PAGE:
Are you a hospital or another institution in the healthcare system? Do you want to raise the attention of your stakeholders and improve communications to (potential) patients, medical doctors etc.? Then we might be able to help you.
Yes, I want to learn more about social media in healthcare

Sind sie für ein Spital oder eine andere Institution im Gesundheitswesen tätig? Wollen Sie die Kommunikation mit Ihren Stakeholdern wie (potentiellen) Patienten, Ärzten und Mitarbeitenden verbessern? Gerne helfen wir Ihnen dabei.
Informieren Sie sich bei uns über Social Media im Gesundheitswesen

(Services are available in German and English / Unsere Dienstleistung sind in Deutsch und Englisch verfügbar)

Picture sources:

https://radiantmarketingaz.com/6-dos-donts-healthcare-social-media-marketing/

https://www.linkedin.com/pulse/20141123074833-37618139-social-media-in-healthcare

http://blogs.aspect.com/improving-customer-engagement-in-healthcare-organizations/

The HEALTHINAR workshop day “Digital Healthcare” on 18 September 2015 was packed with inspirational input and interesting discussions. Even though it is hard to pick the highlights we have chosen 8 astonishing insights which we would like to share with you:

We are living in a science fiction movie.

Whether it’s the tricoder from start trek, the miniature submarine from Fantastic Voyage or even cyborgs – what used to be the fantasy of science fiction authors is reality today.  Kamales Lardi used these allegories to take us into the fast evolving world of medical technology and digital transformation. And the pace which with technology is moving today is getting even faster. So just imagine what kinds of developments we are looking forward to.

A heart is a heart is a heart. Or is it?

Think about the image of a heart. What do you see? An icon, an illustration or a photo? In her engaging workshop, Esther Stüdli used this example to create awareness for the professional use and variety of visual communication elements. The exercise also sharpened the participants’ perception of which level of abstraction might be appropriate for a certain message or target group.

Image by Esther Stüdli

The experience of waiting goes way beyond counting minutes.

Social time and mechanically measured time are two different concepts. When improving the waiting situation, e.g. in a hospital, it is important to take both aspects into consideration. Beatrice Kaufmann is part of the interdisciplinary research group “Health Care Communication Design” at Bern University of the Arts (HKB). She shared some of the amazing insights from the project “Waiting Times”, an experiment which was conducted as a holistic intervention, taking into account visual, acoustic, tactile and olfactory elements. It resulted in a measurable effect of the influence of artistic redesign of interior spaces on the individual experience of waiting.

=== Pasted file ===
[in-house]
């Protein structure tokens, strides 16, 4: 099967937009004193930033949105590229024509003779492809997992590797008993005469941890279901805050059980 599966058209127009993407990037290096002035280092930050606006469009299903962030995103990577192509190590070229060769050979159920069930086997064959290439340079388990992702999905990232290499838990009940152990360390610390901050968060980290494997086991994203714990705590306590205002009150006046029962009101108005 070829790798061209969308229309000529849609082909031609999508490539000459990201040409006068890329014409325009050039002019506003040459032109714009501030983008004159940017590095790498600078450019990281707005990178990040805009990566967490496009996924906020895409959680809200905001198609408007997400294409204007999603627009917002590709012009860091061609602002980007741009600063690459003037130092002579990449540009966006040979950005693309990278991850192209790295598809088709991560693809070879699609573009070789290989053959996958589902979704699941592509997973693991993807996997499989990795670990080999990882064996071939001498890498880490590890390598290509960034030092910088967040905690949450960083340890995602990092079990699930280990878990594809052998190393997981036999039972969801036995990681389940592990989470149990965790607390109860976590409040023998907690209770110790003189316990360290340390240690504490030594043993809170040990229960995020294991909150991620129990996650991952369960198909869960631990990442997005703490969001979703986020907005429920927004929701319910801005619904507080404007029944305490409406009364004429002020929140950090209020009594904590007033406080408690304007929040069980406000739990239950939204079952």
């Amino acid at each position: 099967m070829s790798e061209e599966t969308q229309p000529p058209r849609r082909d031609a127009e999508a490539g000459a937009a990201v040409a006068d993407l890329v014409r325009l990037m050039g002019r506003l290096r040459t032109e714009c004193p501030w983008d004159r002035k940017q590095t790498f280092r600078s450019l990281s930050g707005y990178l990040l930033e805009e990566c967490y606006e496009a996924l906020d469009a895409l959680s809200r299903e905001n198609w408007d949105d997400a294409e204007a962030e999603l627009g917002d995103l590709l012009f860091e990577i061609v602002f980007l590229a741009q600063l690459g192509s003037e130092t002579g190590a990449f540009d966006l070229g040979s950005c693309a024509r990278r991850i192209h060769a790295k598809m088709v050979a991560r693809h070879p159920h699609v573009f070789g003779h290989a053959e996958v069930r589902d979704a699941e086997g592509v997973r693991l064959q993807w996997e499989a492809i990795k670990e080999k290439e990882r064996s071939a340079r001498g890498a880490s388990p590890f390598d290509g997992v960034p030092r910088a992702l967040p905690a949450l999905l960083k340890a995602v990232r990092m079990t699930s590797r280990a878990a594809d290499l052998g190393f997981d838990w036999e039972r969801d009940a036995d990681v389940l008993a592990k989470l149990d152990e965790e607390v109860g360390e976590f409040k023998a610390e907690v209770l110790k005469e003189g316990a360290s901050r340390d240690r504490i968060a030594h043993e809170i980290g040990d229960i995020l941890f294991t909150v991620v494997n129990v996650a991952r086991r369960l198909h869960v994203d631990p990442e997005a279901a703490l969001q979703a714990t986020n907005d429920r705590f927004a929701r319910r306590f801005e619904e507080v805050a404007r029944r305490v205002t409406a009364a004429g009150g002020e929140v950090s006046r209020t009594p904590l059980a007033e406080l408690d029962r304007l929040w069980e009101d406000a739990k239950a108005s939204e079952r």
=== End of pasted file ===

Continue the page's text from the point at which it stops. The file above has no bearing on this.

Sitting is the new smoking.

A truly shocking fact presented by Manuel Heuer, coo at dacadoo, is that more people die because of too less exercise (mostly from cardiovascular diseases) than from the consequences of smoking. There are estimations that 65% of health care costs in Europe could be avoided by a change of behavior.

Social Media is a lot more than a marketing channel.

While marketing is an obvious choice for the use of social media channels, there are numerous other ways and objectives to utilize these platforms. Social media is pretty much any “conversation that people have online” – as Kamales Lardi explained to the audience.

socialmedia

Co-working is the future.

Thomas Kupferschmied showed in his introduction how digitalisation has changed our society, the way we work and how we communicate with each other. Working independently from time and space provides new freedom and the easy exchange with colleagues and clients can simplify processes. The discussion among participants showed that this vision is already reality for many and that the right tools and strategies to manage a digital work environment will become even more relevant in the future.

Software companies rule the world.

The world’s biggest library? Amazon. The world’s biggest taxi service? Uber. The world’s biggest marketing company? Google.  Manuel Heuer used these examples to demonstrate how far digitization has already influenced various industries and our everyday life. He claims that it is only a matter of time until this kind of digital revolution also sweeps over the healthcare sector in Switzerland. So grab the opportunity, become part of the change and shape the future!

Kupfi is now on WhatsApp.

It came as a shock to many but it really is true: Thomas Kupferschmied is now on WhatsApp! To see which other apps, programs and channels he uses to stay in touch with people and to organize his digital work environment, have a look at the last pages of his slides.

Participants of the workshop can download or request the slides of all speakers here.

And what where your highlights of our workshop day? Or what should be a topic at a next HEALTHINAR event?

Last but of course not least, we are proud to present to you our 4th speaker at the next HEALTHINAR-event: Renate Good, Head of Corporate Communications, at Hospital Bülach, near Zurich in Switzerland.